5. Comparison of integrated numerical experiments with accelerator and FEL experiments

SciTech Connect

Thode, L.E.; Carlsten, B.E.; Chan, K.C.D.; Cooper, R.K.; Elliott, J.C.; Gitomer, S.J.; Goldstein, J.C.; Jones, M.E.; McVey, B.D.; Schmitt, M.J.; Takeda, H.; Tokar, R.L.; Wang, T.S.; Young, L.M.

1991-01-01

Even at the conceptual level the strong coupling between the laser subsystem elements, such as the accelerator, wiggler, optics, and control, greatly complicates the understanding and design of an FEL. Given the requirements for a high-performance FEL, the coupling between the laser subsystems must be included in the design approach. To address the subsystem coupling the concept of an integrated numerical experiment (INEX) has been implemented. Unique features of the INEX approach are consistency and numerical equivalence of experimental diagnostic. The equivalent numerical diagnostics mitigates the major problem of misinterpretation that often occurs when theoretical and experimental data are compared. A complete INEX model has been applied to the 10{mu}m high-extraction-efficiency experiment at Los Alamos and the 0.6-{mu}m Burst Mode experiment at Boeing Aerospace. In addition, various subsets of the INEX model have been compared with a number of other experiments. Overall, the agreement between INEX and the experiments is very good. With the INEX approach, it now appears possible to design high-performance FELS for numerous applications. The first full-scale test of the INEX approach is the Los Alamos HIBAF experiment. The INEX concept, implementation, and validation with experiments are discussed. 28 refs., 13 figs., 1 tab.

6. An Improved Numerical Integration Method for Springback Predictions

Ibrahim, R.; Smith, L. M.; Golovashchenko, Sergey F.

2011-08-01

In this investigation, the focus is on the springback of steel sheets in V-die air bending. A full replication to a numerical integration algorithm presented rigorously in [1] to predict the springback in air bending was performed and confirmed successfully. Algorithm alteration and extensions were proposed here. The altered approach used in solving the moment equation numerically resulted in springback values much closer to the trend presented by the experimental data, Although investigation here extended to use a more realistic work-hardening model, the differences in the springback values obtained by both hardening models were almost negligible. The algorithm was extended to be applied on thin sheets down to 0.8 mm. Results show that this extension is possible as verified by FEA and other published experiments on TRIP steel sheets.

7. INEX (integrated numerical experiment) simulations of the Boeing FEL system

SciTech Connect

Tokar, R.L.; Young, L.M.; Lumpkin, A.H.; McVey, B.D.; Thode, L.E.; Bender, S.C.; Chan, K.C.D. ); Yeremian, A.D.; Dowell, D.H.; Lowrey, A.R. )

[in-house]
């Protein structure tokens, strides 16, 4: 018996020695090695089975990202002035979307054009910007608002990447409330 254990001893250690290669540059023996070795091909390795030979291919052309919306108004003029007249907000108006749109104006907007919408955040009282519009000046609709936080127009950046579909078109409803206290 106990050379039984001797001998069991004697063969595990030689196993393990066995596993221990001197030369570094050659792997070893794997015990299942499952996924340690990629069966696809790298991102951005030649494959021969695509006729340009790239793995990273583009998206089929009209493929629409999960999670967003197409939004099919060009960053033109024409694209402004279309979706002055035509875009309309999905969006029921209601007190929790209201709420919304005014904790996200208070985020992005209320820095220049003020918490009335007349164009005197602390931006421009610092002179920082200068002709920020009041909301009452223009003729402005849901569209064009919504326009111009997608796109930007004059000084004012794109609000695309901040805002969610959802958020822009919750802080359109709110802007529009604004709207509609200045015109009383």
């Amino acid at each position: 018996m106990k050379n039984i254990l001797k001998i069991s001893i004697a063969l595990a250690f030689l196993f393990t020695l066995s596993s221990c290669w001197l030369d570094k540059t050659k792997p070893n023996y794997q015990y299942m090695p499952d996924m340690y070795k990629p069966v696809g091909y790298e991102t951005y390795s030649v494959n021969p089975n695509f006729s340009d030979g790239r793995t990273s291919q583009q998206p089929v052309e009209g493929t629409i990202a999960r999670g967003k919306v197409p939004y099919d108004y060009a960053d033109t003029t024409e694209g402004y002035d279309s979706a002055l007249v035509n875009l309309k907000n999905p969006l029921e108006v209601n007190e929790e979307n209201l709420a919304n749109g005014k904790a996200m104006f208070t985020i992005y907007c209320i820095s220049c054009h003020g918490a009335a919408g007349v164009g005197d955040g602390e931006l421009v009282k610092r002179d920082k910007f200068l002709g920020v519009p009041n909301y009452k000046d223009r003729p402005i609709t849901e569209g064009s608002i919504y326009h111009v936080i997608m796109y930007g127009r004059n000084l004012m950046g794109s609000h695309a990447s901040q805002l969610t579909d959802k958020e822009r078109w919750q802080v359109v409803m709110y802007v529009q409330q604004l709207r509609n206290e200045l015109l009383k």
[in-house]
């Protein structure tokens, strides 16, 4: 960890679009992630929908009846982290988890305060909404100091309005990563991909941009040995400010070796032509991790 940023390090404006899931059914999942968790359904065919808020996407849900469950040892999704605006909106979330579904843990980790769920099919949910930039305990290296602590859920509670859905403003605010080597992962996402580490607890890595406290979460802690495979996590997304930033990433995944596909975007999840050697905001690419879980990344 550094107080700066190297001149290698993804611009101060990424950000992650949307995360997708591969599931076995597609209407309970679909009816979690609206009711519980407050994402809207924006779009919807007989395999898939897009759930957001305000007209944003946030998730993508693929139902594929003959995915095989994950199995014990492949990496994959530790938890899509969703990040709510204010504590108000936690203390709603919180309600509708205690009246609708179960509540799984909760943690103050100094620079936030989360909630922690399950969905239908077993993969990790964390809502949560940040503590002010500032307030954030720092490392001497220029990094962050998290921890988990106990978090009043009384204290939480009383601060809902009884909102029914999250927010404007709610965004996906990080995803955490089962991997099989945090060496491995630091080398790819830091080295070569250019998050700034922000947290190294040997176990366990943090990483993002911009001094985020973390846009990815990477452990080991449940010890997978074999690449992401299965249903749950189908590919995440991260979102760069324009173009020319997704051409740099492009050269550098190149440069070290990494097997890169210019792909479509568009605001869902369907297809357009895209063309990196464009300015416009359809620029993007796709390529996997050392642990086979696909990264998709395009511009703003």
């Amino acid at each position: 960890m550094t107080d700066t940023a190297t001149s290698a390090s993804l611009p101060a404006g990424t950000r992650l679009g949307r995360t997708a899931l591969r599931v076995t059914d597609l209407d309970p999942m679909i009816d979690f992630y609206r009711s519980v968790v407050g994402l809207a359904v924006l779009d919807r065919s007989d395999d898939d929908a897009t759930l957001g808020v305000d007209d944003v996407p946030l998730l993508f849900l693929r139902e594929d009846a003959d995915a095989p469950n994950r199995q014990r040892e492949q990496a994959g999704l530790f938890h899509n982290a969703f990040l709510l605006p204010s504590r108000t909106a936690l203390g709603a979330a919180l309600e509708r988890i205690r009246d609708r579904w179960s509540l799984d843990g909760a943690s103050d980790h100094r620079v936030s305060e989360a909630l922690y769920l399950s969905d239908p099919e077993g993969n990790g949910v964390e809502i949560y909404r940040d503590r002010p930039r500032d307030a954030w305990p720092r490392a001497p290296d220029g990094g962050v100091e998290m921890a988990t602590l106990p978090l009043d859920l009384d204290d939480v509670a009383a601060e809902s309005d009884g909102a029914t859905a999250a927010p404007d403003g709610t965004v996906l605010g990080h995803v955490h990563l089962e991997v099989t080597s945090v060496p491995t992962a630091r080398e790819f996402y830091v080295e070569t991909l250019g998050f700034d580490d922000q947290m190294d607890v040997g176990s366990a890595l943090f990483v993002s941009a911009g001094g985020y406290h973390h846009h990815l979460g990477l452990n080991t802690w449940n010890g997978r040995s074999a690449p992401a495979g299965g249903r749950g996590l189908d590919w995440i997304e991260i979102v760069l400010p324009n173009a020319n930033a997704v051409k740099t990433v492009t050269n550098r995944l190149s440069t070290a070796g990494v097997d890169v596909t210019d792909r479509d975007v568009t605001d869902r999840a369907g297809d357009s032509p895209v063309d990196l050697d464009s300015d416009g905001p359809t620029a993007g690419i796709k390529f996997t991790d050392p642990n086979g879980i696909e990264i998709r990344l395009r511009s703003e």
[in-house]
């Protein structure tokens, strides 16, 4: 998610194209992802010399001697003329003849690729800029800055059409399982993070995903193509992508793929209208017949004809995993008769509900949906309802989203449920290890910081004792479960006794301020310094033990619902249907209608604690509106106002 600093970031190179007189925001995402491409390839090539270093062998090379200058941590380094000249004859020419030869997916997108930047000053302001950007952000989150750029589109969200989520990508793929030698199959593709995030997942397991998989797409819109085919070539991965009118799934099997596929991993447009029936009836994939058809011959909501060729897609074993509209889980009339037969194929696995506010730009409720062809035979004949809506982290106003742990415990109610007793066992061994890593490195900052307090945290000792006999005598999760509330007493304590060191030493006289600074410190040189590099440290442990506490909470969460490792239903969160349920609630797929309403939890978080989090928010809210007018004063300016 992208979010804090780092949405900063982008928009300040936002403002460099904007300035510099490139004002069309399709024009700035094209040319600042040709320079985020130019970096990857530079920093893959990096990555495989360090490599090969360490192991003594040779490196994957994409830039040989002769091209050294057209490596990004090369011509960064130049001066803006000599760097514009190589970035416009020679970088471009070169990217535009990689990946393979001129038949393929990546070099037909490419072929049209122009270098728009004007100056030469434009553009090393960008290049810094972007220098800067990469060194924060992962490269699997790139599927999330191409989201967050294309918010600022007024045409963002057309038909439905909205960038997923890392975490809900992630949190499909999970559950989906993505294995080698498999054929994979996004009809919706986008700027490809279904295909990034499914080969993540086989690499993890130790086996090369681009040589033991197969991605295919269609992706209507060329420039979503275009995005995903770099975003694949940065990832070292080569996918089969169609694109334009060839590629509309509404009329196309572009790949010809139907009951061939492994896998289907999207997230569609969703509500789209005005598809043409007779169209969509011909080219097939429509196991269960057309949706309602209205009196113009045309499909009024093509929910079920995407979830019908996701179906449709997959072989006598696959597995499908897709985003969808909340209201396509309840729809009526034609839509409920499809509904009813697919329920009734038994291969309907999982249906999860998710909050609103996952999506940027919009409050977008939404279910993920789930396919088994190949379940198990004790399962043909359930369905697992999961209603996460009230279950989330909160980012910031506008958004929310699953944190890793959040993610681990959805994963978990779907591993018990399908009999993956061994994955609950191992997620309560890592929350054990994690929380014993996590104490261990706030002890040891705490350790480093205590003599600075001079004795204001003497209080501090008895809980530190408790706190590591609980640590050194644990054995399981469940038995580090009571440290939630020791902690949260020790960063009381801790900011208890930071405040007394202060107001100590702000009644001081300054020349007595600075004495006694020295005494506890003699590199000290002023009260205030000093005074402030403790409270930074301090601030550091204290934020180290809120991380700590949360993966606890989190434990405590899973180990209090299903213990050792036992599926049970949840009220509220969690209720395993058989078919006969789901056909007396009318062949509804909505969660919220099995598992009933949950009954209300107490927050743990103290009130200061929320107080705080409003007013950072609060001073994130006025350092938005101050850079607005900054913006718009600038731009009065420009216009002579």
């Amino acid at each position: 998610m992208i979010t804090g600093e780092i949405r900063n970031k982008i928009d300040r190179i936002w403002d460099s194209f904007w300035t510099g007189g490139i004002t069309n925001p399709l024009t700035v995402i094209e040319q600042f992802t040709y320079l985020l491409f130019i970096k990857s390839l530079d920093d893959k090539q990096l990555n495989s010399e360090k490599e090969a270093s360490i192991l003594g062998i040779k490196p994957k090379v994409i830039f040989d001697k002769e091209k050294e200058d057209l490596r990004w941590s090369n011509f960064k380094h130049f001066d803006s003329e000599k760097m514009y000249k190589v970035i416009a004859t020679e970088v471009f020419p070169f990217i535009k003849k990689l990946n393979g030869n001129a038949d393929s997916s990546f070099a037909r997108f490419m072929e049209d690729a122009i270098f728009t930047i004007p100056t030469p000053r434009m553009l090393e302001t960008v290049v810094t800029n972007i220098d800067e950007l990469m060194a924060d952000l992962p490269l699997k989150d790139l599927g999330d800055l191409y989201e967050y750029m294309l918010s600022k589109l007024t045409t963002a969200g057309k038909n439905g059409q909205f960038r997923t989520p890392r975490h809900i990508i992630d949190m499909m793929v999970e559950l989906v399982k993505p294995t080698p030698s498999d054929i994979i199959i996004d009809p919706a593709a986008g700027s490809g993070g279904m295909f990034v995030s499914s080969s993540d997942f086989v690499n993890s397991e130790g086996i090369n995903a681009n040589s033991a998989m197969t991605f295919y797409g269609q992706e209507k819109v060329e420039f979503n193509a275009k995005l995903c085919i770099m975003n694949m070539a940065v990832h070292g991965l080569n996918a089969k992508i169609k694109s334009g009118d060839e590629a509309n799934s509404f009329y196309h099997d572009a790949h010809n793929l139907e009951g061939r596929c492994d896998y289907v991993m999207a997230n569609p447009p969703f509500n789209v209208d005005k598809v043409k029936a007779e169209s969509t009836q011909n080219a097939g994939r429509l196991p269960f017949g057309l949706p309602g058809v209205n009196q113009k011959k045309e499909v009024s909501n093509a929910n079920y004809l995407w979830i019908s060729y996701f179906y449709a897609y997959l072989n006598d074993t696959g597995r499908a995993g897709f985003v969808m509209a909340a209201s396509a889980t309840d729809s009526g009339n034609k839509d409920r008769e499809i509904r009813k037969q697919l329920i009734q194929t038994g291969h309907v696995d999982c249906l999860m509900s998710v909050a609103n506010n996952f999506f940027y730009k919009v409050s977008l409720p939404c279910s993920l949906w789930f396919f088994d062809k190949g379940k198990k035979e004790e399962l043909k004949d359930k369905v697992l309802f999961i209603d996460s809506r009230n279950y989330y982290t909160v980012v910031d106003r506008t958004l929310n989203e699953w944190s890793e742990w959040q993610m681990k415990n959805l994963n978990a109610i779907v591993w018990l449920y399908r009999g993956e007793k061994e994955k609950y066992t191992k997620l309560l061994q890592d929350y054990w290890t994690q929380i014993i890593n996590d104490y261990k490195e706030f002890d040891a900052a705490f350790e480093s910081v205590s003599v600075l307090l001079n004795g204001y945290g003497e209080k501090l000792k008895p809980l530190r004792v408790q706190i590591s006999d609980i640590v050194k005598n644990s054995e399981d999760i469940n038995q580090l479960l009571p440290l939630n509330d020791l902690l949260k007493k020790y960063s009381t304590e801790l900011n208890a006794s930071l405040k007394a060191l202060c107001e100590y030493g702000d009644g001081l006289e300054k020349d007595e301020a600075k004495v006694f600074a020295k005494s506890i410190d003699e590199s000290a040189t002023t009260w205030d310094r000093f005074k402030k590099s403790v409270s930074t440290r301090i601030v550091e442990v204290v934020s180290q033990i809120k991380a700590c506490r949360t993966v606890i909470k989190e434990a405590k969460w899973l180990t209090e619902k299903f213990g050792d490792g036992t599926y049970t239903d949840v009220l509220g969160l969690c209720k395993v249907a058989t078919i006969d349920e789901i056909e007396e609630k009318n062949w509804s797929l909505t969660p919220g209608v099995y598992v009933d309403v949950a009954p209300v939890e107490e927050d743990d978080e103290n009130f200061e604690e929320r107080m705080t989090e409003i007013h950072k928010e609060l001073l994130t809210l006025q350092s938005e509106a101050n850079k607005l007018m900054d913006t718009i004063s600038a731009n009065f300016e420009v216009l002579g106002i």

1989-01-01

The INEX (integrated numerical experiment) numerical model is applied to the 0.6 {mu}m FEL oscillator at Boeing Aerospace and Electronics Company in Seattle, WA. This system consists of a 110 MeV L-band rf linac, a beam transport line from the accelerator to the entrance of the wiggler, the 5.0 meter THUNDER variable taper wiggler, and a near concentric two mirror optical oscillator. Many aspects of the model for the electron beam accelerator and transport line agree with experimental measurements. Predictions for lasing performance are compared with data obtained in May and June 1989 using a mild tapered wiggler. We obtain good agreement with the achieved extraction efficiency, while 1D pulse simulations reproduce the observed sideband instability. 15 refs., 11 figs.

8. Singularity Preserving Numerical Methods for Boundary Integral Equations

NASA Technical Reports Server (NTRS)

Kaneko, Hideaki (Principal Investigator)

1996-01-01

In the past twelve months (May 8, 1995 - May 8, 1996), under the cooperative agreement with Division of Multidisciplinary Optimization at NASA Langley, we have accomplished the following five projects: a note on the finite element method with singular basis functions; numerical quadrature for weakly singular integrals; superconvergence of degenerate kernel method; superconvergence of the iterated collocation method for Hammersteion equations; and singularity preserving Galerkin method for Hammerstein equations with logarithmic kernel. This final report consists of five papers describing these projects. Each project is preceeded by a brief abstract.

9. Numerical integration techniques for curved-element discretizations of molecule-solvent interfaces.

PubMed

Bardhan, Jaydeep P; Altman, Michael D; Willis, David J; Lippow, Shaun M; Tidor, Bruce; White, Jacob K

2007-07-01